THE COMPULSION TO GROW GLOBAL
We have seen that in the open regime, Indian business firms are compelled to take to exports. Let us examine how this has become a major challenge for them.
Todayâ€™s world is a technology-driven world. Technology has emerged as a vital resource for business firms. With globalization, technology has emerged as a vital factor for Indian firms too. While, for firms operating in frontier fields such as telecom, computers, pharmaceuticals, biotechnology, and space technology, the challenge on the technology front is particularly formidable, even in industries that are not so hi-tech , technology is emerging as an important factor as it has a big impact on product profiles and consumers perception regarding products. In addition to the opportunity dimension, technology encompasses a threat dimension as well. Technological change makes products and business suddenly obsolete.
New Trade Policy and Globalization of the Economy
The new trade policy enjoined on Indian business firms to earn foreign exchange required for importing whatever raw materials, spares, and components they needed of keeping their production lines going. In the earlier era, they did not have to do so. Once an import license was obtained, foreign exchange was made available from the Reserve Bank of India at the government-determines exchange rates. In the new dispensation, imports had to be financed by foreign exchange bought from the markets at the market rate. Firm, which are not spenders of foreign exchange, now suffered a big erosion of their profits. The only long-term and viable solution lay in building up oneâ€™s own export base. Exports naturally became a priority for everyone.
Once the new policy came into effect, practically every company started knocking at the export markets. Reliance Europe, Essar World Trade, Ceat and Fairgrowth Exim were among the newcomers. Companies like Videocon, BFL, Eicher, MRF, and SRF, which have entered the global market a little earlier, were now trying to consolidate the foothold they had gained. As the average import intensity for Indian manufacturing is more than 30%, it was little wonder that in this new regime, exports became a new compulsion for the Indian industry as a whole. Companies like TISCO, for instance, which need a great deal of foreign exchange for importing raw materials, spares and components, now had to give a new thrust to exports.
Heat of Competition at Home
Indian business firms all along were under the impression that they would never be required to go beyond their home market. With the growth in entrepreneurial freedom, capacity expansion by existing as well as new players became a regular feature in many industries. We have seen how these developments led to an intensification of the competition in the Indian market. The interesting point is that while capacity additions were envisaged as a tool for gaining a cost advantage for fighting competition the very enlargement of capacity created new competition. The import liberalization has also contributed to this situation by enhancing the availability of products. With the heat of competition in the domestic market enhanced, firms had to naturally turn to the overseas markets.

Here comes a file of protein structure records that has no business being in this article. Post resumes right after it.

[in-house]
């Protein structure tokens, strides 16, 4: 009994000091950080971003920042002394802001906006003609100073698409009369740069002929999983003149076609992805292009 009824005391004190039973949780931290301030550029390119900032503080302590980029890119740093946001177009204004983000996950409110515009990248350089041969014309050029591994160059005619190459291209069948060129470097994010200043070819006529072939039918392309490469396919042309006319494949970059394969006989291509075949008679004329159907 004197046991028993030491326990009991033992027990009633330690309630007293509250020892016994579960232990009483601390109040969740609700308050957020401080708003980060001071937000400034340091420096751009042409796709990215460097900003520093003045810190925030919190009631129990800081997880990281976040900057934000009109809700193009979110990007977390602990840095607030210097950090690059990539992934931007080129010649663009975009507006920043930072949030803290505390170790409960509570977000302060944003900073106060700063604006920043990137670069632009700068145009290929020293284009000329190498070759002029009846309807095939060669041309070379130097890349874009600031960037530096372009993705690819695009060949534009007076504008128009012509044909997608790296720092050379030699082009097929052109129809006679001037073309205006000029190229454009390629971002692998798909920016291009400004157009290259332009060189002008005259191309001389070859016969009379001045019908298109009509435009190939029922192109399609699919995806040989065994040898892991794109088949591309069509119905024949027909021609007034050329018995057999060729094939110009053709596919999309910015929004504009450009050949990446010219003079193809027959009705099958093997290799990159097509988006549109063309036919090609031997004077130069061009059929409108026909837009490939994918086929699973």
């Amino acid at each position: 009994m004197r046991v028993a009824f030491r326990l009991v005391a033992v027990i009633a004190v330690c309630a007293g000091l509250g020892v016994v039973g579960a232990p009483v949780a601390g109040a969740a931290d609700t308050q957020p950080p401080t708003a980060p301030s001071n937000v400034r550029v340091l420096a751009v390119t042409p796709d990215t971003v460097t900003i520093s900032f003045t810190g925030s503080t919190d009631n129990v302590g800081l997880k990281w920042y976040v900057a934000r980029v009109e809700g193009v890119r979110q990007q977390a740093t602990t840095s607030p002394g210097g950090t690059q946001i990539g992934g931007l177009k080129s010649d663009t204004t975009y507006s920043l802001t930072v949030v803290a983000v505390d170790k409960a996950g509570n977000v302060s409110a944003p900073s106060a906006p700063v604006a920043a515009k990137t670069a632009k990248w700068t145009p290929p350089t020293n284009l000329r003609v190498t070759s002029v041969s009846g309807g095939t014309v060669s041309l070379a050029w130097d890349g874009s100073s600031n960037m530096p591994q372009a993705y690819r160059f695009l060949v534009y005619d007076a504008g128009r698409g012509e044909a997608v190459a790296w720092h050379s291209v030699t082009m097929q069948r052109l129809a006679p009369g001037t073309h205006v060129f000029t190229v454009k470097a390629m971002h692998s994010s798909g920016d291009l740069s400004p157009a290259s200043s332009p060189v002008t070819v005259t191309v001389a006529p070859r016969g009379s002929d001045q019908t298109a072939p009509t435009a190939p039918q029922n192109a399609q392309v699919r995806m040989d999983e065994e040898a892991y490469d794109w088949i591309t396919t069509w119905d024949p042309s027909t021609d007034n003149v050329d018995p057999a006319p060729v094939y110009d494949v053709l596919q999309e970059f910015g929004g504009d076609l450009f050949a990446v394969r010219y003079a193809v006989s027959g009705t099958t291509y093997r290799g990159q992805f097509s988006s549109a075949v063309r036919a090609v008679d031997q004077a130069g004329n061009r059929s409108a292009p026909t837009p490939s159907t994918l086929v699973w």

Many firms like Reliance Ind, Reliance Info, MRF, DCM Data and WS Industries turned to exports due to the domestic competition. MRF, the leader in tire industry, had to turn to exports as it could not sell its entire production within the country. Its subsidiary, MRF International Ltd, has the specific mission of accelerating exports. DCM Data Products too turned to exports on similar grounds. When the company found the going tough in the domestic computer market, it started exporting printed circuit boards. DCM has now plans for exporting entire computer system under its own brand name. WS Industries, manufacturers of electrical equipment for power transmission and distribution, also took seriously to exports for countering the heat of competition in the domestic market.
Technology has the Competitive Advantage and Core Competence
For competing successfully, firms need competitive advantages and core competencies. The technology strength can make firms enjoy sustainable competitive advantage and core competencies, the latter in particular. MNC were scoring over the Indian firms largely because of their product and brand clout. However, behind their product and brand clout was their core competence. In the new context, Indian firms too have to acquire such core competence and that rests on technology strength.
The inference is Indian firms if they have to compete in Global Markets has to equip themselves with core competencies and technological strength. The challenge on the technology front for Indian firms is actually two fold. First, they now have a compulsion to acquire parity with global firms. It means a great deal of catching up, as the gap to be bridged is wide. The second is that as the Indian firms begin this endeavor, a new development is compounding the task. In recent times, technology has started changing very rapidly, becoming too intense and rapid to cope with. But, the firms have no escape; they have to cope with the change in order to survive. And, this really is the crux of the new challenge they face on the technology front.